Early Christians living in Egypt; also referred to as the Copts, invented and used Coptic book binding from the 2nd century AD through the 11th century. This bookmaking method was used to create codices that held the Gnostic Gospels, including the Gospel of Thomas. These were discovered in the Nag Hammadi Library.
This non-adhesive binding structure is created by joining multiple sections together with a chain stitch along the spine, The stitching can be simplistic or very elaborate depending on preference. Ethiopian codices, similar to the Coptic, were developed around the same time. One of the main differences between the two was the use of multiple needles to sew the text block instead of just one, (which the Copts did). These books were also typically left uncovered.
Coptic codices were traditionally made with the stitching done first, followed by the attachment of the covers, where as today we see the cover sewn in with the text block. The Coptic bind definitely allows for a lot of creativity and experimentation within the technique and the structure itself. It is also a great introductory form to learn for beginners who are investigating the book arts world.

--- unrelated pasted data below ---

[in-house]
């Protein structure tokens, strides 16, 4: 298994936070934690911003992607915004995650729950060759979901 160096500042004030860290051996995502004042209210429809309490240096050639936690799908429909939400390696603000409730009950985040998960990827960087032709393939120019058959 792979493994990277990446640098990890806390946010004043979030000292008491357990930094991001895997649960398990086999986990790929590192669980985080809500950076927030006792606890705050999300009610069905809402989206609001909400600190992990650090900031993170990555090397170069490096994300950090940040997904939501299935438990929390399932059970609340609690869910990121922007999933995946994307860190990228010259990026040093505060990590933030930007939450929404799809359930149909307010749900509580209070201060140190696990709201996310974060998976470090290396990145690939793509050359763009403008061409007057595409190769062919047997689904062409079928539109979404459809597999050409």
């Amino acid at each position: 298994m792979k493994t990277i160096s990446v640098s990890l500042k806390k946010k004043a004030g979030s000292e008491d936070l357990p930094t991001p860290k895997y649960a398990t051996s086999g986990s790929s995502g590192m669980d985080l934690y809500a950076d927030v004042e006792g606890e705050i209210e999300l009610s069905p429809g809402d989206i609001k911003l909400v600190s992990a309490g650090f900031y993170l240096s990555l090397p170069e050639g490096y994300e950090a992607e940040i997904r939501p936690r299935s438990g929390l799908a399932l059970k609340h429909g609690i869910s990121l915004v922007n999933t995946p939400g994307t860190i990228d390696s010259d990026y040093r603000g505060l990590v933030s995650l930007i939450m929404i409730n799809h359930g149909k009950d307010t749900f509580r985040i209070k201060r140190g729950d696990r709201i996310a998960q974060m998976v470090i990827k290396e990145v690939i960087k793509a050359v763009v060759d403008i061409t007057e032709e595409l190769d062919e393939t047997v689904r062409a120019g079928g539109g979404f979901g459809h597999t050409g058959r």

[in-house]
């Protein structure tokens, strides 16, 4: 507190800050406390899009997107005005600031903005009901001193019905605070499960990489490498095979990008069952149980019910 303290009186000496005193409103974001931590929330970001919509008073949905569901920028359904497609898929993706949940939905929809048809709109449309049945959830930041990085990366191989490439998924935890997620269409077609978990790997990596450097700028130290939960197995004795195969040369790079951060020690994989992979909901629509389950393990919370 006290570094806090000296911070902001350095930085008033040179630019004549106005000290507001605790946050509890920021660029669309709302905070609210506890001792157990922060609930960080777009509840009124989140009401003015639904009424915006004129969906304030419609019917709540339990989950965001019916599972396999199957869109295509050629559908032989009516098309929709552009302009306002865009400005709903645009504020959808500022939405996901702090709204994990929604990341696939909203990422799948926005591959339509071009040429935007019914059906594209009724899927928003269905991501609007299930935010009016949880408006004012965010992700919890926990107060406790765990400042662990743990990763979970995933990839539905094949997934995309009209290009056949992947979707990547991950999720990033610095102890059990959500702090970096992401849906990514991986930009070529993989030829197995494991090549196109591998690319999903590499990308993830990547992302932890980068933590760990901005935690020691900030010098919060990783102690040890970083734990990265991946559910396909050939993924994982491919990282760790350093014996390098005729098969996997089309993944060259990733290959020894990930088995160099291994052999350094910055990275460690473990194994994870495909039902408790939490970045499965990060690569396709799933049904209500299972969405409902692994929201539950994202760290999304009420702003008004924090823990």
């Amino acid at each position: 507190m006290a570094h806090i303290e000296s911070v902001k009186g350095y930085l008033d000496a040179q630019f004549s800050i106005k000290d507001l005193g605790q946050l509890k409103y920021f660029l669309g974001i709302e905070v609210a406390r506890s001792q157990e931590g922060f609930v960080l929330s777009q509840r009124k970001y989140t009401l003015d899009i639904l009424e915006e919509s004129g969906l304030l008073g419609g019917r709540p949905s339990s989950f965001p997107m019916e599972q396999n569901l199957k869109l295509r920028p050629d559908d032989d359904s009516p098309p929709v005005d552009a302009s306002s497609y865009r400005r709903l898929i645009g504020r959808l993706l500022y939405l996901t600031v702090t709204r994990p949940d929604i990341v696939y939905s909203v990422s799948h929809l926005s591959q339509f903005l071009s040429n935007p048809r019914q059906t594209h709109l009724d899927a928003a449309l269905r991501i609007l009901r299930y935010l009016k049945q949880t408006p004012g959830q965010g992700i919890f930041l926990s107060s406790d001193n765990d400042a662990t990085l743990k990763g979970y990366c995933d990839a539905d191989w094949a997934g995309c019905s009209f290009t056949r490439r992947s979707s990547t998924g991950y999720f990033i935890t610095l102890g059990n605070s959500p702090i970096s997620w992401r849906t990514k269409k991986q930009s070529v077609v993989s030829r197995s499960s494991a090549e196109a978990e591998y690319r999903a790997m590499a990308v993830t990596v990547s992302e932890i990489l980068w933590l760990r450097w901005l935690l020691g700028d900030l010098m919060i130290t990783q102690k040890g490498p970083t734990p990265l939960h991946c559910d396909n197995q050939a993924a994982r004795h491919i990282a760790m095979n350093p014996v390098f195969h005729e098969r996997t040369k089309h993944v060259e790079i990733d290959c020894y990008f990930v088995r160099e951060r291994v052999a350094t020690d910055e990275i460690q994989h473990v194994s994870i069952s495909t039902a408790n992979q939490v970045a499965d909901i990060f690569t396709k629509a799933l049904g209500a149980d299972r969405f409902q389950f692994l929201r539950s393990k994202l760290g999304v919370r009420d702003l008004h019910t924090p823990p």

Today we see Coptic stitching that has more imagery and intricacy. Geometric patterns and the use of multiple colors for string seem to be the most popular today. Using decorative papers can also change the look of the book structure and allow it to be more personalized,
Detailed Instructions to create your own Coptic: http://emmajane.net/files/coptic.pdf
Monday Methods: Coptic Binding - The Center for Book Arts. (2012). Retrieved April 09, 2016, from http://centerforbookarts.org/monday-methods-coptic-binding/
My Handbound Books - Bookbinding Blog. (n.d.). Retrieved April 09, 2016, from http://myhandboundbooks.blogspot.com/2010/07/little-history-of-chain-stitch.html